The West Line and Americas Fading Glory
By: Tom Chatham – Author of The American Dream Lost
The west line is a theory that the commercial shipping center of the world has slowly moved westward over the course of centuries. This line, by chance or some hidden economic force, has slowly moved for 5,000 years. It started in Lebanon about 3,000 BC, moving in small steps to Rhodes, Crete, the Greek mainland, Rome and Northern Italy. About 1,000 years ago a large step brought NW Europe to the forefront making Antwerp/Amsterdam, London and the Eastern Coast of North America the leading centers of trade. In the 20th century a giant step moved the center of trade into the Pacific and Japan, South Korea and China became the new centers of growth and commercial shipping.
Each step along the west line became a struggle as the old centers declined and the new centers emerged. This long term perspective on the world of maritime trade demonstrates the dynamics of the ever changing environment that we live in. It is a continuing process that civilizations must adapt to in order to accept their new place in international commerce.
It is never easy for a person or a country to suddenly realize they are no longer the best at what they do or the leader of an industry. The U.S. set new standards in industry and commerce and attained goals never before thought possible. Just as an aged person soon realizes they have reached their moment of retirement, so to must a nation realize they have moved into their fall and winter seasons.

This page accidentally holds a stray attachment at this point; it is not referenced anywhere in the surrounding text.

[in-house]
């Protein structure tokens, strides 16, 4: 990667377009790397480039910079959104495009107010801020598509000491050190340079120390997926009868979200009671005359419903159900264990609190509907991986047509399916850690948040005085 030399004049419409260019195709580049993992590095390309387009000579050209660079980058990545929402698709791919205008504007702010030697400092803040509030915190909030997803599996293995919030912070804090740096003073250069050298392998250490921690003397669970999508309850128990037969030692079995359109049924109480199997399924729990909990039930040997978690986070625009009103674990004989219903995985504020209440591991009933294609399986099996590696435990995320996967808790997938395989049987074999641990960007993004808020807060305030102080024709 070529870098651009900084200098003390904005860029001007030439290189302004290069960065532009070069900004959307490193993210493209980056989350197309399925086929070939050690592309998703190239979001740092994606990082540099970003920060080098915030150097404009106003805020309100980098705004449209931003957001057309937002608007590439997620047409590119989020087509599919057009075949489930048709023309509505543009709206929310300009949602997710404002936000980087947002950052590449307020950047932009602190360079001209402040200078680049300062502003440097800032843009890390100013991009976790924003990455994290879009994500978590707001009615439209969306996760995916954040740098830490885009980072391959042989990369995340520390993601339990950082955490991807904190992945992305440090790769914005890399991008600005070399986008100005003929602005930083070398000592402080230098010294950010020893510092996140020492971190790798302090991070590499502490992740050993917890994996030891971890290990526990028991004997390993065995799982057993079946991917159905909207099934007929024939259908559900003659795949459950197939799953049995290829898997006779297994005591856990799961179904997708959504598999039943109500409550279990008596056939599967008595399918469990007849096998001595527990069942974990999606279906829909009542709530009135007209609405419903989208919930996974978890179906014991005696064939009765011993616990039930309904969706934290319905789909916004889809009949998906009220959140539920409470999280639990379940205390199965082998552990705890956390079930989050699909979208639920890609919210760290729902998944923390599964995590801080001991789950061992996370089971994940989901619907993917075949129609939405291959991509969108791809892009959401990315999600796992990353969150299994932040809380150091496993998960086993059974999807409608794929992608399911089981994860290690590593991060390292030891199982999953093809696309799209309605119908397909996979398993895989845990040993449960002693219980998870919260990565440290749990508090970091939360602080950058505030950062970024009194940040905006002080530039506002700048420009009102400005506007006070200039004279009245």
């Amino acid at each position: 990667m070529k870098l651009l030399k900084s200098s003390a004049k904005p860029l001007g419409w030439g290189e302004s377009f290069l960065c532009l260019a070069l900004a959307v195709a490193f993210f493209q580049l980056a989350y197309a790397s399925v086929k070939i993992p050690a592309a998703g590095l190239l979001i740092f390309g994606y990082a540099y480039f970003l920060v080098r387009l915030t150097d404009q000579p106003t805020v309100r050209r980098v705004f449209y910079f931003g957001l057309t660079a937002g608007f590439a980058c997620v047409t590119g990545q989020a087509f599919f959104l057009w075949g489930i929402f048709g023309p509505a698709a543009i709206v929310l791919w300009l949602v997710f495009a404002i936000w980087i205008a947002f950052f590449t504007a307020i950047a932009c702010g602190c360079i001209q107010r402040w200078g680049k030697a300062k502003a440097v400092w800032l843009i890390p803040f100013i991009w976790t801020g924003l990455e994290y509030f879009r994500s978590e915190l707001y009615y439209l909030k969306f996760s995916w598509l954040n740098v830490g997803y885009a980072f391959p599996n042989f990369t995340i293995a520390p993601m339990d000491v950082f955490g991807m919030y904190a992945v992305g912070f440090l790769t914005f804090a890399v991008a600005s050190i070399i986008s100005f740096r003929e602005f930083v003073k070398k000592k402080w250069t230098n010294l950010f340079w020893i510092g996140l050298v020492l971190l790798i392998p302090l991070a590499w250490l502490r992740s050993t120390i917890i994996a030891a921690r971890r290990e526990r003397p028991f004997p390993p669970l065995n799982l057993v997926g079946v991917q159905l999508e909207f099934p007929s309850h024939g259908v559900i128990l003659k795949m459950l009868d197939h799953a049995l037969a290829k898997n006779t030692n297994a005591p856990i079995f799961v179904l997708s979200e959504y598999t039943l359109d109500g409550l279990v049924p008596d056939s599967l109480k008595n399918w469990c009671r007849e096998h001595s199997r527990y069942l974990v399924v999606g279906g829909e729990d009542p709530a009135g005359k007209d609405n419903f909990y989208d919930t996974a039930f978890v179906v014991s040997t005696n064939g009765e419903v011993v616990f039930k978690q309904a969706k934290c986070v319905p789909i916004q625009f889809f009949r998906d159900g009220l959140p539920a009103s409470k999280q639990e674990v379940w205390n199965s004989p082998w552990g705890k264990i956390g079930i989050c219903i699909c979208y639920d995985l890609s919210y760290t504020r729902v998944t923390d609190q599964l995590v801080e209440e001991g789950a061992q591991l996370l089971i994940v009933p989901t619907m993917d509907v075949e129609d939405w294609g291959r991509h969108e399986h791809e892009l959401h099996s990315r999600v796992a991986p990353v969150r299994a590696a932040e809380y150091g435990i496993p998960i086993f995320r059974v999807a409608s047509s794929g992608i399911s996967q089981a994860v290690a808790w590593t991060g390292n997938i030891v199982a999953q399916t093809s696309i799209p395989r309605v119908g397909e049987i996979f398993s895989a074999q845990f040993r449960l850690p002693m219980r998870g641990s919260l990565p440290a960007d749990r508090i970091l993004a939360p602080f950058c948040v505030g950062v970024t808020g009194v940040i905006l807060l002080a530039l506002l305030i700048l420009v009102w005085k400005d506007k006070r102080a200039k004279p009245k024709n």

The U.S. moved into its’ fall season in the later 20th century and now we are approaching our winter season. It is not necessarily the end but it will require Americans to accept their new reality and adapt to their changing world. If the west line is any indicator then we must accept the fact that we will not regain our previous world status again for many centuries. We must adapt as others before us have adapted and learn how to make the best of our situation.
In the coming decades India seems to be the next stop for the west line. It appears to be a natural function that we are helpless to stop. It is progress. As countries in the Mediterranean and Europe have adapted to their smaller, slower economies and loss of trade, so must the U.S. adapt. We need to discover a new balance that will work for us that we can live with. The west line is perhaps a lesson from nature to teach nations humility. We have had our day in the sun, now it is our time to learn to live in the shade of others. That may not set well with many but that is how the west line works.